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3 Stars

I really feel like I need to explain this rating. I love John le Carre. I think he’s probably the best writer of spy thrillers ever. Coming from any other writer, this would have rated much higher, but compared to the rest of his work, Our Kind of Traitor just didn’t measure up.

And I’d been looking forward to it for ages! 😦  I even put off reading it for the past year, so I could look forward to something good.

During vacation on Antigua, Perry Makepeace and Gail Perkins, a young British couple, run into Russian “businessman” Dima. In spite of his apparent shadiness, they quickly become friends, bonding over hard-fought tennis matches. In no time at all, Dima entrusts the couple with information he asks them to pass on to British intelligence.

The information includes details about a large-scale money-laundering operation extending from the Russian mafia to British banking, and Dima hopes it will buy him protection from a new mob leader who has already killed his closest friend and who seems to have it in for him as well.

Upon returning to the UK, Perry and Gail duly hand over the info and quickly become enmeshed in a dangerous international operation.  Between infighting among British intelligence factions, Dima’s eccentric and troubled family, and a quickly approaching deadline in Switzerland, the couple are in way over their heads.

Intelligence finally manages to make a deal in which Dima is granted safe passage to England in exchange for his information, with his family to follow once everything is verified. Unfortunately, or maybe I should say “of course,” the plane carrying Dima explodes immediately after takeoff.

And that’s all.

While it’s pretty clear that any number of people, including the Russian mafia and/or British banking interests in collusion with Intelligence, were behind the crash, most other characters are left high and dry. In particular, Perry and Gail are stranded in a Swiss chalet with Dima’s crazy wife, his pregnant, very upset 16-year-old daughter, his two teenage sons and two little girls- the daughters of his best friend who was recently killed. What will happen to all of them?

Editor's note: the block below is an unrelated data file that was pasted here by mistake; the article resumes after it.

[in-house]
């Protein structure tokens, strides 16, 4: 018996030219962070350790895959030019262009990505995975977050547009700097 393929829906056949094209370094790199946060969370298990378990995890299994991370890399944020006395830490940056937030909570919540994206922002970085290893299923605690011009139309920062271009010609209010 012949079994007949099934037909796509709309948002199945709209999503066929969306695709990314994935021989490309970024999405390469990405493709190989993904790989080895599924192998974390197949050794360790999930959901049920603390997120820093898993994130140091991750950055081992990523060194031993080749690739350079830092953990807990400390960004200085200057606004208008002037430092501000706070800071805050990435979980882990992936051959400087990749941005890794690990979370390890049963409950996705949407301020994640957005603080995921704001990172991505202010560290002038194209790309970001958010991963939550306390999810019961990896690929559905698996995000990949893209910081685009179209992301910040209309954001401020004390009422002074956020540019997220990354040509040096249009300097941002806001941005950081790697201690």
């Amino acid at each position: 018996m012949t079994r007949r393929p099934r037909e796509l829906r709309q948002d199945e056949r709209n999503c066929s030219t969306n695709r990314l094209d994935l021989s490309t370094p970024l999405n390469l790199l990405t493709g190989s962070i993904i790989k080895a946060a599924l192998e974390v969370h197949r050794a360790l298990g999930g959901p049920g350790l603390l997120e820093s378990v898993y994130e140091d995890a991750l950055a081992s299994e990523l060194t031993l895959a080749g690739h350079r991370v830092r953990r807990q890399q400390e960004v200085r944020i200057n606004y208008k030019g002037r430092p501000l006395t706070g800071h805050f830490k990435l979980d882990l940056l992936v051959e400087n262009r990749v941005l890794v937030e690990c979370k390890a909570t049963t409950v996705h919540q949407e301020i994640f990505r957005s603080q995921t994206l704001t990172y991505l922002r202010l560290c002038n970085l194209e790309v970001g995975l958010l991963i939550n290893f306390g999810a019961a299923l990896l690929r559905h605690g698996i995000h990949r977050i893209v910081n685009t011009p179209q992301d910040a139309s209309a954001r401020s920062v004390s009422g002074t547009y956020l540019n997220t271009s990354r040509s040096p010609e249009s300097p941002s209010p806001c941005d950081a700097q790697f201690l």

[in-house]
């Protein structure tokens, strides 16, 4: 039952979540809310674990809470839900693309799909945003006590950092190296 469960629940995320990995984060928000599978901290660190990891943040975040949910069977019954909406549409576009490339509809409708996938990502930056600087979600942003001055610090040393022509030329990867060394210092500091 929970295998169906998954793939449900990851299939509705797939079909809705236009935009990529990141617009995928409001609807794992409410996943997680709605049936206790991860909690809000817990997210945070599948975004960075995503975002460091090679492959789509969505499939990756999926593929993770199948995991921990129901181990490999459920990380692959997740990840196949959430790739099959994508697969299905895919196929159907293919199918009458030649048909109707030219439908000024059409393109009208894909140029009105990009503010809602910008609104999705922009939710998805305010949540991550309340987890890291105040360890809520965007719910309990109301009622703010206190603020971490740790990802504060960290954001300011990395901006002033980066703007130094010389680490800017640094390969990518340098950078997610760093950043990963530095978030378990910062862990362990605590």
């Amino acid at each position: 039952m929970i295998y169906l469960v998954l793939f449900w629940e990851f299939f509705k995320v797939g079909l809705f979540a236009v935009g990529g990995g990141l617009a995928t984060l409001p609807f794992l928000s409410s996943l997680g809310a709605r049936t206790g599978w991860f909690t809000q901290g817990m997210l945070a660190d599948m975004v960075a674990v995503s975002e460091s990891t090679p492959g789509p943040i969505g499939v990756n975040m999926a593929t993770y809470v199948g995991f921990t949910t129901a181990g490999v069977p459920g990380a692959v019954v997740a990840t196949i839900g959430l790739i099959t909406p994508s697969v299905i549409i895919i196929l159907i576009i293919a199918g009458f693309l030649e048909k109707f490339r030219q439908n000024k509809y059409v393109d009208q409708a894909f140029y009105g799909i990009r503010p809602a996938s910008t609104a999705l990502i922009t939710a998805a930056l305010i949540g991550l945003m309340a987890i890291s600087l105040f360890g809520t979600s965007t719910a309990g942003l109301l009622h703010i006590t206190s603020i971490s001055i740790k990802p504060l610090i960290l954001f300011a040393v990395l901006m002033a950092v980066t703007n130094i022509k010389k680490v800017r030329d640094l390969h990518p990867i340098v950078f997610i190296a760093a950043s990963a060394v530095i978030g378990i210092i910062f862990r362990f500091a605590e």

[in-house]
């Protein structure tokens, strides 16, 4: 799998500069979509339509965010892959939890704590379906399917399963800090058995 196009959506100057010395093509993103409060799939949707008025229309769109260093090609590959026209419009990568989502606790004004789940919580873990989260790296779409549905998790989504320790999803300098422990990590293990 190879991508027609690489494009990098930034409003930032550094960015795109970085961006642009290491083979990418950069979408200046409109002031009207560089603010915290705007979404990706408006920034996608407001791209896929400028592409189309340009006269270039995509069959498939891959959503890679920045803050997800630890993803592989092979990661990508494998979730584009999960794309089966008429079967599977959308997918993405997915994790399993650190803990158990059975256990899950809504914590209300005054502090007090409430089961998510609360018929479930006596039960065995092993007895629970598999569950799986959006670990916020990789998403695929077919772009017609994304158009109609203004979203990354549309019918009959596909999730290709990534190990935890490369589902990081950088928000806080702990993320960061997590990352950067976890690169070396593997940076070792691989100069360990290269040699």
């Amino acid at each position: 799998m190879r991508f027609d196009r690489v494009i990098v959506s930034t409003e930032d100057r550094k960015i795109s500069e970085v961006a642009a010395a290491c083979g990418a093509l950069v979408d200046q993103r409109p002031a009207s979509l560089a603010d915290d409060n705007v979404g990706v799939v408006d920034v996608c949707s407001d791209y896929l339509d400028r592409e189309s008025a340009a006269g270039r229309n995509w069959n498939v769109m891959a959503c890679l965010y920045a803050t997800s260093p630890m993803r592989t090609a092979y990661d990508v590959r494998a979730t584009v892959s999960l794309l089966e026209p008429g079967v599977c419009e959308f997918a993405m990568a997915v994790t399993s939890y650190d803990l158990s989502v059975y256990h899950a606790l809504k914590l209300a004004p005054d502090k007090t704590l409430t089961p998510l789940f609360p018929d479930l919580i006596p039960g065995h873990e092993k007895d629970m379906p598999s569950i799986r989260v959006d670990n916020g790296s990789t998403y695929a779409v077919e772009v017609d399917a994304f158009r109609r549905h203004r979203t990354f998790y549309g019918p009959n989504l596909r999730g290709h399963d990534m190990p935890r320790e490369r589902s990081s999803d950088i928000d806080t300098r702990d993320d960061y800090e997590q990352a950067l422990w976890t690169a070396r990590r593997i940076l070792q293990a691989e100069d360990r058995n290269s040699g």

Who’s in charge? Will the Russian mob get them? Will they be given asylum in England? How will they live? How are Perry and Gail going to get out of this mess? Oh, and Gail pretty much gave up her attorney job to see this thing through.  It almost makes you wonder if le Carre has a sequel planned.

I’m okay with messy, ambiguous endings, I really am. This just wasn’t even that. It just ended, as if there were pages missing.

And while I’m quibbling, I had a really hard time buying how Perry was singled out by Dima as his information “mule,” and how the whole thing on Antigua went down. Le Carre is usually so good at creating plausibility, but this one was a stretch. I just couldn’t quite believe the scenario.

In spite of my complaints, I still mostly enjoyed the book. Le Carre is expert at setting up convoluted and interesting international scenarios that leave you guessing right until the end. His characters are always well-rounded and well-drawn, even the minor ones.

Even though he probably did his best work during the Cold War (seriously, I think I bit off ALL of my fingernails and cuticles in the course of the Karla Trilogy), books like The Night Manager and The Constant Gardener still prove that he can deliver a first-class thriller. Hopefully he does it again, next time.